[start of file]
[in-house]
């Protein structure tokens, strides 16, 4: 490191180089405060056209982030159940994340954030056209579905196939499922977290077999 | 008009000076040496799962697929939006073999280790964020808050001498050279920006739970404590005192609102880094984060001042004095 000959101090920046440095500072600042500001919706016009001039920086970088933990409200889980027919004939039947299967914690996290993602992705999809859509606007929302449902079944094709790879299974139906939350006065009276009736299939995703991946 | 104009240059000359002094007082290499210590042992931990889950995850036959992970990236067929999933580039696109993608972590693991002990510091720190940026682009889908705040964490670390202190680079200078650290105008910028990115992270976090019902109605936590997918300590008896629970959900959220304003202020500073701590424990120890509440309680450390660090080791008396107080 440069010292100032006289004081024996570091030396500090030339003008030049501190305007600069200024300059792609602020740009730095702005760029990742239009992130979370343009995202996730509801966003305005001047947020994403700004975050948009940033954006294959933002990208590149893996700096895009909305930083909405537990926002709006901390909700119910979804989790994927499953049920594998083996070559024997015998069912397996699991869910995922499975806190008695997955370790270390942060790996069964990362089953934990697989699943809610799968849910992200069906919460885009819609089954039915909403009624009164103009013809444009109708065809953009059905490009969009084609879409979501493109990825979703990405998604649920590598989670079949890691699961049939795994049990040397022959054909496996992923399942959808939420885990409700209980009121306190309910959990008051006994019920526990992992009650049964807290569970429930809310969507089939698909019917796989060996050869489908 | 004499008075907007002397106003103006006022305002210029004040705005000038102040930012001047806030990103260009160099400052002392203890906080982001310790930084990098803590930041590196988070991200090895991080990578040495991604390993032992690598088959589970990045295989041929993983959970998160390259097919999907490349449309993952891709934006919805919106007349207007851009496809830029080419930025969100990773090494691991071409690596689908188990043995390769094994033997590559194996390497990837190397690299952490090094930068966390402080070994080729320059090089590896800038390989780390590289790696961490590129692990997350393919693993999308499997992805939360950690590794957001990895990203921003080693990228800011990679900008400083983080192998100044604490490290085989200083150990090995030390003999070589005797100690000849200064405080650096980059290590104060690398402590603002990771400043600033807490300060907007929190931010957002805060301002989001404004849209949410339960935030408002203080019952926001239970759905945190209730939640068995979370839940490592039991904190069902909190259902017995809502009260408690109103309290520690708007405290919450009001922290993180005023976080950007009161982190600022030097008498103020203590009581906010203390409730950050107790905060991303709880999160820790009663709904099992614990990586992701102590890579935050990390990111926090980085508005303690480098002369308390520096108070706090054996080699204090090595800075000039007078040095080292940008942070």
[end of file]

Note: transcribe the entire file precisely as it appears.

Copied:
[in-house]
């Protein structure tokens, strides 16, 4: 490191180089405060056209982030159940994340954030056209579905196939499922977290077999 | 008009000076040496799962697929939006073999280790964020808050001498050279920006739970404590005192609102880094984060001042004095 000959101090920046440095500072600042500001919706016009001039920086970088933990409200889980027919004939039947299967914690996290993602992705999809859509606007929302449902079944094709790879299974139906939350006065009276009736299939995703991946 | 104009240059000359002094007082290499210590042992931990889950995850036959992970990236067929999933580039696109993608972590693991002990510091720190940026682009889908705040964490670390202190680079200078650290105008910028990115992270976090019902109605936590997918300590008896629970959900959220304003202020500073701590424990120890509440309680450390660090080791008396107080 440069010292100032006289004081024996570091030396500090030339003008030049501190305007600069200024300059792609602020740009730095702005760029990742239009992130979370343009995202996730509801966003305005001047947020994403700004975050948009940033954006294959933002990208590149893996700096895009909305930083909405537990926002709006901390909700119910979804989790994927499953049920594998083996070559024997015998069912397996699991869910995922499975806190008695997955370790270390942060790996069964990362089953934990697989699943809610799968849910992200069906919460885009819609089954039915909403009624009164103009013809444009109708065809953009059905490009969009084609879409979501493109990825979703990405998604649920590598989670079949890691699961049939795994049990040397022959054909496996992923399942959808939420885990409700209980009121306190309910959990008051006994019920526990992992009650049964807290569970429930809310969507089939698909019917796989060996050869489908 | 004499008075907007002397106003103006006022305002210029004040705005000038102040930012001047806030990103260009160099400052002392203890906080982001310790930084990098803590930041590196988070991200090895991080990578040495991604390993032992690598088959589970990045295989041929993983959970998160390259097919999907490349449309993952891709934006919805919106007349207007851009496809830029080419930025969100990773090494691991071409690596689908188990043995390769094994033997590559194996390497990837190397690299952490090094930068966390402080070994080729320059090089590896800038390989780390590289790696961490590129692990997350393919693993999308499997992805939360950690590794957001990895990203921003080693990228800011990679900008400083983080192998100044604490490290085989200083150990090995030390003999070589005797100690000849200064405080650096980059290590104060690398402590603002990771400043600033807490300060907007929190931010957002805060301002989001404004849209949410339960935030408002203080019952926001239970759905945190209730939640068995979370839940490592039991904190069902909190259902017995809502009260408690109103309290520690708007405290919450009001922290993180005023976080950007009161982190600022030097008498103020203590009581906010203390409730950050107790905060991303709880999160820790009663709904099992614990990586992701102590890579935050990390990111926090980085508005303690480098002369308390520096108070706090054996080699204090090595800075000039007078040095080292940008942070």